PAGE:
Cloudflare wants to kill the CAPTCHA using hardware security keys

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Something to look forward to: Most of us have had to deal at least a few times with CAPTCHAs on websites that wouldn’t load because of a suspicion that we might be…robots. Solving those CAPTCHAs is a frustrating process, and Cloudflare says it has an idea on how to minimize and eventually eliminate them.

Cloudflare is one of the top providers of web infrastructure and security, content delivery, DNS, among others. The company has also been offering businesses bot management solutions — including CAPTCHA (short for Completely Automated Public Turing test to tell Computers and Humans Apart) services — but it has now decided to kill the need for it once and for all.

Cloudflare relied on Google’s reCAPTCHA for years, but that left little room for customization and eventually raised some privacy concerns, as Google may use data from that service to train its visual identification systems for Waymo autonomous tech. That led to a move to hCaptcha last year, but the company did note at the time that CAPTCHAs are not ideal solutions and that it was working on a way to make them redundant.

CAPTCHAs are a big headache for users, as they take an average of 32 seconds to complete since they’ve gotten harder and harder over the years. A point can be made that in most cases they just serve to prove you have no visual disability or cognitive impairment, or even arguably that you are American.

Assuming the 4.6 billion Internet users stumble upon a CAPTCHA every 10 days, that would result in 500 human years being wasted every day to prove that we’re human to a web service or another.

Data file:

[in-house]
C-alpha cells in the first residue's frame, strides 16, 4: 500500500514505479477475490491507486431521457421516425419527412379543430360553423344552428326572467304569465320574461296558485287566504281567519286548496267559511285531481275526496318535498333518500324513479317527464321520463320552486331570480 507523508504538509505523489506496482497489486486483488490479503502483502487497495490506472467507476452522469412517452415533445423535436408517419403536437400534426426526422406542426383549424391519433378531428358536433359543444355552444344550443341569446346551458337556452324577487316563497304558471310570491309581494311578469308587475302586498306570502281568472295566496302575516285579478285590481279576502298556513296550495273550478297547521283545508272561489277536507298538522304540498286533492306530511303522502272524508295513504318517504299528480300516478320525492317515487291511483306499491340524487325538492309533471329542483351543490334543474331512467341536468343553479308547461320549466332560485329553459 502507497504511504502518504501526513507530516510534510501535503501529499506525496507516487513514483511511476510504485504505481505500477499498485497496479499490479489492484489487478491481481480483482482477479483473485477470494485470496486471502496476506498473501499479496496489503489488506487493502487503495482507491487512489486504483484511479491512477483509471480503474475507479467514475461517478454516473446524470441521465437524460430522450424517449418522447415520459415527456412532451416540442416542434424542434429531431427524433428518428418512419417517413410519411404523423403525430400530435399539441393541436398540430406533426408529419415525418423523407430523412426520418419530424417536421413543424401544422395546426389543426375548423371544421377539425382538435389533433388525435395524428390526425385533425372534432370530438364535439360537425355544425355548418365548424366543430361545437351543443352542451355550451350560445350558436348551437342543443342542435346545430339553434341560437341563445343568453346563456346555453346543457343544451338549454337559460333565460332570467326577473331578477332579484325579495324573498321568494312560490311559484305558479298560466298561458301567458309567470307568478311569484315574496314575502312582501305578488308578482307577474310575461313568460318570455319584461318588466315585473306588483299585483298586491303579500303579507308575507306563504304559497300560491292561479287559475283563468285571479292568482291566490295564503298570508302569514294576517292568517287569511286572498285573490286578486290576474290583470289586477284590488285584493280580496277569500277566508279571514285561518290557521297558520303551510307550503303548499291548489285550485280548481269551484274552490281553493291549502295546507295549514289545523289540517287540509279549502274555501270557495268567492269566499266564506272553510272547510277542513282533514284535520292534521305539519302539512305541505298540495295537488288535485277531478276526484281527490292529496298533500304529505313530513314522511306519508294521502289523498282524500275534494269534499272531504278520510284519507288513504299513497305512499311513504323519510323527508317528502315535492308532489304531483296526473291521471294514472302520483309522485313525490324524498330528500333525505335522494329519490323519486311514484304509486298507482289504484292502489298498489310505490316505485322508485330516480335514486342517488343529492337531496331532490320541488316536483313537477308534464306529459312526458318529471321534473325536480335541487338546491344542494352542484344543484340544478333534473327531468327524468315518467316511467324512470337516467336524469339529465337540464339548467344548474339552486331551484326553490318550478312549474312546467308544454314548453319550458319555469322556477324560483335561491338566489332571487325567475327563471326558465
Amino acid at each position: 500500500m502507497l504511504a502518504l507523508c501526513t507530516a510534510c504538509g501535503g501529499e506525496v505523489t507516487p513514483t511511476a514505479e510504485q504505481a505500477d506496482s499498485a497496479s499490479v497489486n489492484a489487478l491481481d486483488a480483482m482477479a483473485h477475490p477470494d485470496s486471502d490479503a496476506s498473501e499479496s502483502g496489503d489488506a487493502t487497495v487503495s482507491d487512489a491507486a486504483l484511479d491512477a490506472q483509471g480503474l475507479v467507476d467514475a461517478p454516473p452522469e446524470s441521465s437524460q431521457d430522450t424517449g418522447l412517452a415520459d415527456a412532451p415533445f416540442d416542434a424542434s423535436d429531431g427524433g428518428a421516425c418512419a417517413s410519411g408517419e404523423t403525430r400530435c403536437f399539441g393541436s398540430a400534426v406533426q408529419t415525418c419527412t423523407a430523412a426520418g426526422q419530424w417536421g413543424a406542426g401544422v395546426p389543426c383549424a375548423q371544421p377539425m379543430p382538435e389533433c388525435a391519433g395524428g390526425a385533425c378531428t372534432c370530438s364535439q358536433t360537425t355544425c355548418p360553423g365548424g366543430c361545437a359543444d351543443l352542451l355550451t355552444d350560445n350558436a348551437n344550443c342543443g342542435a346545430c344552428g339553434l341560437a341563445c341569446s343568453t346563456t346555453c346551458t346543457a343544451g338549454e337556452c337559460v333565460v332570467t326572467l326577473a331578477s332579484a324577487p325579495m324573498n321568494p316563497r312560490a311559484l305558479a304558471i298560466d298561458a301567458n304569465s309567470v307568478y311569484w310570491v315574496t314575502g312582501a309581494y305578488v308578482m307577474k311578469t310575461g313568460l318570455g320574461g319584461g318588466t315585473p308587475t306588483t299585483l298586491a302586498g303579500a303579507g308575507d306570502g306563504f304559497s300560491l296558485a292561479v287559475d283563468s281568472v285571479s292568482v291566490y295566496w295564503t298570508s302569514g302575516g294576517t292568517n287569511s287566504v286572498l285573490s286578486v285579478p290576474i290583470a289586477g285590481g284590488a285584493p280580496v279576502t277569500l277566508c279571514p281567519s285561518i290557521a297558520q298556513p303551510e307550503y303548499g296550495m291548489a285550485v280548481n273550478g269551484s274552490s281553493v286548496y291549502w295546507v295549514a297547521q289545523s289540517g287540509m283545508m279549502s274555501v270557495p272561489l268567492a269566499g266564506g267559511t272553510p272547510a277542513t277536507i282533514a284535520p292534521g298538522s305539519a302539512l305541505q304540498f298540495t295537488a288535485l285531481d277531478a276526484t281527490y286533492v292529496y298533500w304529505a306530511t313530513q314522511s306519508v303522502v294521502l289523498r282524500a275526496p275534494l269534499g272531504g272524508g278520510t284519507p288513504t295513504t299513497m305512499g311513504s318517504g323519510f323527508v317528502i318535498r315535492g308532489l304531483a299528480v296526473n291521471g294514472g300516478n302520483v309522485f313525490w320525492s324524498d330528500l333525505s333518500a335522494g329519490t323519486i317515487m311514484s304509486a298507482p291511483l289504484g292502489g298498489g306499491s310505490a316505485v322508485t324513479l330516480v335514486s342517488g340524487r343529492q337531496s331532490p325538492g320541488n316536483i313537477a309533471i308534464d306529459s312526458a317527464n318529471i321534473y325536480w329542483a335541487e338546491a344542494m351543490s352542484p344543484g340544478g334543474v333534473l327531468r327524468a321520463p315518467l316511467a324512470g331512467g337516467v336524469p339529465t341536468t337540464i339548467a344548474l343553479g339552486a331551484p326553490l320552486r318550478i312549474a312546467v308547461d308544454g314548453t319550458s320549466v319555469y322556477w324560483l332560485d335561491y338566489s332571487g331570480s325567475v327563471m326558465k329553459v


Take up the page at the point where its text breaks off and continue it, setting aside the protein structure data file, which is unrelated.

Businesses similarly hate the need for CAPTCHAs as they introduce a lot of friction for their users, potentially leading them to leave after dealing with the frustrating process of clicking on the right squares in a puzzle.

Cloudflare’s proposed solution to this insanity is to have you prove your humanity by touching or looking at the device you’re using, a system it calls “Cryptographic Attestation of Personhood.” The company is first testing trusted security keys, which are specialized USB devices that have been around for a while and have become a popular choice for multi-factor authentication alongside password managers.

Examples include Yubico’s Yubikeys, the Thetis Fido U2F, and the HyperFIDO security key. Cloudflare’s new system is simple: when you get challenged on a website, all you have to do is click an “I am human” button, plug in a security key or tap it to an NFC-capable smartphone, and a resulting cryptographic attestation is sent to Cloudflare so that you can proceed to visit the website.

The company says the process shouldn’t take more than five seconds, and this also protects your privacy since the attestation is not tied to your device in any way. Another advantage is that it doesn’t involve the hassle of going through wrongly solved CAPTCHAs until you get one right.

On the other hand, Cloudflare admits this new system may fail to prove that you’re a human, since all it really does right now is confirm that you’re using a trusted security key. Still, it may be a step in the right direction, as CAPTCHAs can be fooled by artificial intelligence and incur a high cost to businesses who depend on them for an added layer of security.

If you want to try the proposed system for yourself, you can do so here. It should work on Windows, macOS, Ubuntu, iPhones and iPads that are updated to iOS 14.5, and Android phones running Android 10 or later. You can use any browser on most devices, but on Android you’ll have to use Chrome. Keep in mind this is still in the experimental phase and might only be available in English-speaking regions, but Cloudflare says you can always reach out if you have specific needs you want to discuss.



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